Friday, April 22, 2022

If You Give Your Son A Baseball...

 I realize that this refers to just boys. It did not originate with me, but it brought back memories of my father (including what he did for me). Maybe that's why I, in turn, tried to watch as many of my sons' baseball games and swim meets as possible, why I served many times as judge for my daughter's speech events, why I chose to spend time doing it. Anyway, perhaps it will speak to you as it did to me. 

If you give your son a baseball, he will want a bat to go with it.


You’ll buy him the best bat you can find, and then he will probably want some cleats too. 

He will probably spend hours begging you to go out in the yard to play with him, even though you may want to sit on the couch and watch tv. He will insis, and nd his insistence will win. Then he will want a jersey. And when a boy gets a jersey, he will need pants and socks and a belt to go with it. And then a team.  At that point, life as you know it will end.


There will be no more lazy weekends watching tv. You will see more sunrises than you ever thought possible. Every spare minute of your time will be spent hauling ball-buckets and bags and stinky cleats and crazy boys all over tarnation for hours to practice for a game. 

And your house will be a mess. And your car will be dirty. All because you gave a boy a baseball.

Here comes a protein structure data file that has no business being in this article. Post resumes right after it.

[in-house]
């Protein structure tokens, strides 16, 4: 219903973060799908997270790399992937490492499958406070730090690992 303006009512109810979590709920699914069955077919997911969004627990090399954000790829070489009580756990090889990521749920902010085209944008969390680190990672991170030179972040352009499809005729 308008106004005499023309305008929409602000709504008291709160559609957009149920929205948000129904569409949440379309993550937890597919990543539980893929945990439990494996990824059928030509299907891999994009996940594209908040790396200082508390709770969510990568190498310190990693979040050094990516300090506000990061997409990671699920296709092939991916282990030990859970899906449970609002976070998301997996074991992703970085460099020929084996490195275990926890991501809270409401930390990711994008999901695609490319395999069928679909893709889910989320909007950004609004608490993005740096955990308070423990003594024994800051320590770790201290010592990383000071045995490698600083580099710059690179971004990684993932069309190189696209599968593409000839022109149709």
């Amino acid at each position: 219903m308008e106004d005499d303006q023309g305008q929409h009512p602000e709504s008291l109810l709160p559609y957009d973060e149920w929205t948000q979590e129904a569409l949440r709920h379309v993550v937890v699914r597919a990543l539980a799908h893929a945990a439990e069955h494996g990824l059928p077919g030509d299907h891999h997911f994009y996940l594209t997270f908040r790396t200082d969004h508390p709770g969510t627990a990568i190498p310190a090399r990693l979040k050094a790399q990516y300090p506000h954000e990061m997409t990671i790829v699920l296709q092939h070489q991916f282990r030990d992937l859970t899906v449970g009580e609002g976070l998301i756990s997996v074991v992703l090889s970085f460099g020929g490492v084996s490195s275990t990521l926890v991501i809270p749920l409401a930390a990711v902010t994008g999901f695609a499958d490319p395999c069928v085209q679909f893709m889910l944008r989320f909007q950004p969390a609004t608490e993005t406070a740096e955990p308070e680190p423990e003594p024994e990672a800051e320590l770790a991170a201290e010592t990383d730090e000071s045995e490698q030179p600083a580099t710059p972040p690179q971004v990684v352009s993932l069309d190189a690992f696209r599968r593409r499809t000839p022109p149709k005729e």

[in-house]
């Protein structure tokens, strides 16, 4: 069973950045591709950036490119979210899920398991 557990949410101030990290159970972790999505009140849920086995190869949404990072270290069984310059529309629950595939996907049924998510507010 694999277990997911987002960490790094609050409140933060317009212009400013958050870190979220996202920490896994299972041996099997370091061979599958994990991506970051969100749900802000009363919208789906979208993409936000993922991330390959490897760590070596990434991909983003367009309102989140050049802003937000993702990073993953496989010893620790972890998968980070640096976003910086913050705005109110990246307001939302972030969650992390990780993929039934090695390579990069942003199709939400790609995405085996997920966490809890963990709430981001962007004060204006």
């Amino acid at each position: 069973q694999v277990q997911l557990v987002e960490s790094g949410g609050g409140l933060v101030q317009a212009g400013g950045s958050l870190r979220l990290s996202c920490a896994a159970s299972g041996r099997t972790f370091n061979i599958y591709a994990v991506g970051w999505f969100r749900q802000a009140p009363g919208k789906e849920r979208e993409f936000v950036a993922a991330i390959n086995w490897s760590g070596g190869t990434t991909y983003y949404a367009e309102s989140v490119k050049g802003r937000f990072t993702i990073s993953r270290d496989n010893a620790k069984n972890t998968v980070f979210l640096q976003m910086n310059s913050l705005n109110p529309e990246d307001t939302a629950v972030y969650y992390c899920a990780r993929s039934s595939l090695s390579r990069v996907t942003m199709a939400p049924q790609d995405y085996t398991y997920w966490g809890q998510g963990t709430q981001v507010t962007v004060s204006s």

Your weekends will be spent freezing or burning to death on a fold up chair. And his weekends will be spent gaining confidence and friends and learning new skills and having fun and getting dirty. And you will be there the day he hits his first home run, his first strikeout, and his first double play. And he will make you proud. The other parents will congratulate you. But you feel weird saying thank you because it's not you at bat or on the mound. It's all him, you’re merely the facilitator.


When you give a boy a baseball, you give him more than just a ball. You give him a sport, and a talent, and hope, and dreams, and friends, a new family, a place to learn about life, room to grow as a person where he can push his limits. And he will have all of these things, simply because you gave a boy a baseball. 


Then one day, many years from today, he will be in his room and a baseball will roll out from an old dusty bat-bag underneath his bed. And he will pick it up and you realize instantly that when you gave that boy a baseball, you also gave him a childhood that he would never forget. And then he will hug you, and your eyes may leak – because you realize that everything you gave up along the way was worth it.


All because you gave a boy a baseball.


Priscilla Bettis said...

For my childhood it was a swim suit. I grew up swimming, swam in college. For my daughter, she says she remembers that her friends were always welcome. We hosted many sleepovers and art project evenings and jump rope competitions. I think it's a big deal to be part of your kid's life even if you can't swim, can't swing a bat (obviously, you can), or don't know squat about thespians.

Richard Mabry said...

It seemed "sort of important" then--only now does the importance seem very real to me. Some things are more important as we look back on them.

Patricia Bradley said...

I love this! It sounds like something Lewis Grizzard might write.

Richard Mabry said...

Not original, but when I saw it on FB, it resonated with me.